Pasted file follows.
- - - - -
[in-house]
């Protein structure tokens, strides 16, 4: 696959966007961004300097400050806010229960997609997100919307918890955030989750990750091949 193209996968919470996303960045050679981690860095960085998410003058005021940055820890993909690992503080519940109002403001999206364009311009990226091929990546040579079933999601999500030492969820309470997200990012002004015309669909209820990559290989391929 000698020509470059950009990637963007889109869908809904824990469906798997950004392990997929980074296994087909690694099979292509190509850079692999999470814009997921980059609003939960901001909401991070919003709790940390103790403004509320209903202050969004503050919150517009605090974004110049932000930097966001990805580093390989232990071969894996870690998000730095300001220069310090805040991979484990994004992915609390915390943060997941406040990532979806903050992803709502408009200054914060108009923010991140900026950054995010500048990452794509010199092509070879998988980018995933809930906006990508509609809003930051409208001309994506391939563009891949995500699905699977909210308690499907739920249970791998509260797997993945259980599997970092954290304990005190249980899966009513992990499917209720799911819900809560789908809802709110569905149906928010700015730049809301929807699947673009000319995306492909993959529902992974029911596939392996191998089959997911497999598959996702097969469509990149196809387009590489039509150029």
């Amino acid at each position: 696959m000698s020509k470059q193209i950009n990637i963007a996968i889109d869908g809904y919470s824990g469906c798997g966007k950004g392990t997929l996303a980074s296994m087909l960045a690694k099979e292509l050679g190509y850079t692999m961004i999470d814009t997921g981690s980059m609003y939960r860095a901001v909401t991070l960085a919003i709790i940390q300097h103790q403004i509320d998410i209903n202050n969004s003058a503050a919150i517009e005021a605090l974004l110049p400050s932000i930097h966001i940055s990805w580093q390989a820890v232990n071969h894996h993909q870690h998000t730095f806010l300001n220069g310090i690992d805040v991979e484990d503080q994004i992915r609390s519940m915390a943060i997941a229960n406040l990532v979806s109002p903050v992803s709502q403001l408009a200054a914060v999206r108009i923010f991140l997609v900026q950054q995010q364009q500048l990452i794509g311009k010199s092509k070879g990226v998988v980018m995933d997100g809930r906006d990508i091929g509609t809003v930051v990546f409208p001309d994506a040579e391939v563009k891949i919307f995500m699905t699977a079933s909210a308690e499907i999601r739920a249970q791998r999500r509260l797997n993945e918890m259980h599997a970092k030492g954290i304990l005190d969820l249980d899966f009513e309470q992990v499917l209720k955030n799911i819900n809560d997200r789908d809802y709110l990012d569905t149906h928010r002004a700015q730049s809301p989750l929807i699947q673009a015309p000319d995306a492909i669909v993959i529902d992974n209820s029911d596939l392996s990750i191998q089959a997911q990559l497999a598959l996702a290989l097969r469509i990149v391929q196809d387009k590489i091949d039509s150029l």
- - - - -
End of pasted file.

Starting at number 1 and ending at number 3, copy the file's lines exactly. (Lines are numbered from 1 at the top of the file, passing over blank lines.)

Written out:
[in-house]
């Protein structure tokens, strides 16, 4: 696959966007961004300097400050806010229960997609997100919307918890955030989750990750091949 193209996968919470996303960045050679981690860095960085998410003058005021940055820890993909690992503080519940109002403001999206364009311009990226091929990546040579079933999601999500030492969820309470997200990012002004015309669909209820990559290989391929 000698020509470059950009990637963007889109869908809904824990469906798997950004392990997929980074296994087909690694099979292509190509850079692999999470814009997921980059609003939960901001909401991070919003709790940390103790403004509320209903202050969004503050919150517009605090974004110049932000930097966001990805580093390989232990071969894996870690998000730095300001220069310090805040991979484990994004992915609390915390943060997941406040990532979806903050992803709502408009200054914060108009923010991140900026950054995010500048990452794509010199092509070879998988980018995933809930906006990508509609809003930051409208001309994506391939563009891949995500699905699977909210308690499907739920249970791998509260797997993945259980599997970092954290304990005190249980899966009513992990499917209720799911819900809560789908809802709110569905149906928010700015730049809301929807699947673009000319995306492909993959529902992974029911596939392996191998089959997911497999598959996702097969469509990149196809387009590489039509150029």
């Amino acid at each position: 696959m000698s020509k470059q193209i950009n990637i963007a996968i889109d869908g809904y919470s824990g469906c798997g966007k950004g392990t997929l996303a980074s296994m087909l960045a690694k099979e292509l050679g190509y850079t692999m961004i999470d814009t997921g981690s980059m609003y939960r860095a901001v909401t991070l960085a919003i709790i940390q300097h103790q403004i509320d998410i209903n202050n969004s003058a503050a919150i517009e005021a605090l974004l110049p400050s932000i930097h966001i940055s990805w580093q390989a820890v232990n071969h894996h993909q870690h998000t730095f806010l300001n220069g310090i690992d805040v991979e484990d503080q994004i992915r609390s519940m915390a943060i997941a229960n406040l990532v979806s109002p903050v992803s709502q403001l408009a200054a914060v999206r108009i923010f991140l997609v900026q950054q995010q364009q500048l990452i794509g311009k010199s092509k070879g990226v998988v980018m995933d997100g809930r906006d990508i091929g509609t809003v930051v990546f409208p001309d994506a040579e391939v563009k891949i919307f995500m699905t699977a079933s909210a308690e499907i999601r739920a249970q791998r999500r509260l797997n993945e918890m259980h599997a970092k030492g954290i304990l005190d969820l249980d899966f009513e309470q992990v499917l209720k955030n799911i819900n809560d997200r789908d809802y709110l990012d569905t149906h928010r002004a700015q730049s809301p989750l929807i699947q673009a015309p000319d995306a492909i669909v993959i529902d992974n209820s029911d596939l392996s990750i191998q089959a997911q990559l497999a598959l996702a290989l097969r469509i990149v391929q196809d387009k590489i091949d039509s150029l």